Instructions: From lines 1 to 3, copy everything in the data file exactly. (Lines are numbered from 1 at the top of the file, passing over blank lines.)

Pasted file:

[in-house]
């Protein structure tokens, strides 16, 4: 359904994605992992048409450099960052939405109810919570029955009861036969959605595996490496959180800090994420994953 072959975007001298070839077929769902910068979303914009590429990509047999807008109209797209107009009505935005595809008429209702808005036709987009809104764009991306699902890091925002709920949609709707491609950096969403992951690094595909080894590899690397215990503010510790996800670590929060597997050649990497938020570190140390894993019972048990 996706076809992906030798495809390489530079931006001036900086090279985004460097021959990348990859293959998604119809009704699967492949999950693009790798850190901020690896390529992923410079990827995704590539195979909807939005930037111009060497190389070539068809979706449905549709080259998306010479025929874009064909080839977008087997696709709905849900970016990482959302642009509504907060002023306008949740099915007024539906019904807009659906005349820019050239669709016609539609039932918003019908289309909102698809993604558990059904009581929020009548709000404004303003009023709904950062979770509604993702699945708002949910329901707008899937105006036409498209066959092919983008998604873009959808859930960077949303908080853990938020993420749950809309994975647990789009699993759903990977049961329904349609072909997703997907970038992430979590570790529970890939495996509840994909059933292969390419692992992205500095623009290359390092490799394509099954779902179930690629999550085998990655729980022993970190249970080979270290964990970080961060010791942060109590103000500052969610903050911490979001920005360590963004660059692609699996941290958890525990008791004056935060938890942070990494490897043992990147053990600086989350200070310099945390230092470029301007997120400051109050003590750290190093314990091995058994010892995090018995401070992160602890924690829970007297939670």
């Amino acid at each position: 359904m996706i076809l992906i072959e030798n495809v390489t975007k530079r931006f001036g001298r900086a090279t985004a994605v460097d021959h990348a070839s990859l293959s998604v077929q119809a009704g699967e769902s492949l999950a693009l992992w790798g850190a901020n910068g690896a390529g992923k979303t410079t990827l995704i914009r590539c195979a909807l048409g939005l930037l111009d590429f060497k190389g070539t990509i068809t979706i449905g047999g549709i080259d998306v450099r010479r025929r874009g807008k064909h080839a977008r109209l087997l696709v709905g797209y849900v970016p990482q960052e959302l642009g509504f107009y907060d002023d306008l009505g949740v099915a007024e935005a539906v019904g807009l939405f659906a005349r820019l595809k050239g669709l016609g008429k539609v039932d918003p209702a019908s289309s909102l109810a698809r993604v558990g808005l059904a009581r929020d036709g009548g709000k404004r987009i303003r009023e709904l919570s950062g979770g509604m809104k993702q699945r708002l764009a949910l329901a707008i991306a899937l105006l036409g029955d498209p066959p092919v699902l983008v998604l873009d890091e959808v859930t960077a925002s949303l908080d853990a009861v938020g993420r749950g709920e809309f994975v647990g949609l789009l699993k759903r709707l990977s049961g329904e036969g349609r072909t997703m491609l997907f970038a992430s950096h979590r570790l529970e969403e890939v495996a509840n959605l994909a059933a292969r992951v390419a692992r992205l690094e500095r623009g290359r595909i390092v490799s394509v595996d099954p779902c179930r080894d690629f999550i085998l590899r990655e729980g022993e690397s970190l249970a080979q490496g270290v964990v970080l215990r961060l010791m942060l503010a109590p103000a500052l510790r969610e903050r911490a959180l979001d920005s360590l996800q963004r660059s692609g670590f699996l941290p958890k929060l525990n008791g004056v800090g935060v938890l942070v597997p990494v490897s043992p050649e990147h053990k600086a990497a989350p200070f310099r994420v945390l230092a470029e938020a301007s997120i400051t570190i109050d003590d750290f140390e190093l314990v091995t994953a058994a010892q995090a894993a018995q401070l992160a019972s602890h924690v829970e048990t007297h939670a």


[in-house]
């Protein structure tokens, strides 16, 4: 359904994605992992048409450099960052939405109810919570029955009861036969959605595996490496959180800090994420994953 072959975007001298070839077929769902910068979303914009590429990509047999807008109209797209107009009505935005595809008429209702808005036709987009809104764009991306699902890091925002709920949609709707491609950096969403992951690094595909080894590899690397215990503010510790996800670590929060597997050649990497938020570190140390894993019972048990 996706076809992906030798495809390489530079931006001036900086090279985004460097021959990348990859293959998604119809009704699967492949999950693009790798850190901020690896390529992923410079990827995704590539195979909807939005930037111009060497190389070539068809979706449905549709080259998306010479025929874009064909080839977008087997696709709905849900970016990482959302642009509504907060002023306008949740099915007024539906019904807009659906005349820019050239669709016609539609039932918003019908289309909102698809993604558990059904009581929020009548709000404004303003009023709904950062979770509604993702699945708002949910329901707008899937105006036409498209066959092919983008998604873009959808859930960077949303908080853990938020993420749950809309994975647990789009699993759903990977049961329904349609072909997703997907970038992430979590570790529970890939495996509840994909059933292969390419692992992205500095623009290359390092490799394509099954779902179930690629999550085998990655729980022993970190249970080979270290964990970080961060010791942060109590103000500052969610903050911490979001920005360590963004660059692609699996941290958890525990008791004056935060938890942070990494490897043992990147053990600086989350200070310099945390230092470029301007997120400051109050003590750290190093314990091995058994010892995090018995401070992160602890924690829970007297939670």
């Amino acid at each position: 359904m996706i076809l992906i072959e030798n495809v390489t975007k530079r931006f001036g001298r900086a090279t985004a994605v460097d021959h990348a070839s990859l293959s998604v077929q119809a009704g699967e769902s492949l999950a693009l992992w790798g850190a901020n910068g690896a390529g992923k979303t410079t990827l995704i914009r590539c195979a909807l048409g939005l930037l111009d590429f060497k190389g070539t990509i068809t979706i449905g047999g549709i080259d998306v450099r010479r025929r874009g807008k064909h080839a977008r109209l087997l696709v709905g797209y849900v970016p990482q960052e959302l642009g509504f107009y907060d002023d306008l009505g949740v099915a007024e935005a539906v019904g807009l939405f659906a005349r820019l595809k050239g669709l016609g008429k539609v039932d918003p209702a019908s289309s909102l109810a698809r993604v558990g808005l059904a009581r929020d036709g009548g709000k404004r987009i303003r009023e709904l919570s950062g979770g509604m809104k993702q699945r708002l764009a949910l329901a707008i991306a899937l105006l036409g029955d498209p066959p092919v699902l983008v998604l873009d890091e959808v859930t960077a925002s949303l908080d853990a009861v938020g993420r749950g709920e809309f994975v647990g949609l789009l699993k759903r709707l990977s049961g329904e036969g349609r072909t997703m491609l997907f970038a992430s950096h979590r570790l529970e969403e890939v495996a509840n959605l994909a059933a292969r992951v390419a692992r992205l690094e500095r623009g290359r595909i390092v490799s394509v595996d099954p779902c179930r080894d690629f999550i085998l590899r990655e729980g022993e690397s970190l249970a080979q490496g270290v964990v970080l215990r961060l010791m942060l503010a109590p103000a500052l510790r969610e903050r911490a959180l979001d920005s360590l996800q963004r660059s692609g670590f699996l941290p958890k929060l525990n008791g004056v800090g935060v938890l942070v597997p990494v490897s043992p050649e990147h053990k600086a990497a989350p200070f310099r994420v945390l230092a470029e938020a301007s997120i400051t570190i109050d003590d750290f140390e190093l314990v091995t994953a058994a010892q995090a894993a018995q401070l992160a019972s602890h924690v829970e048990t007297h939670a």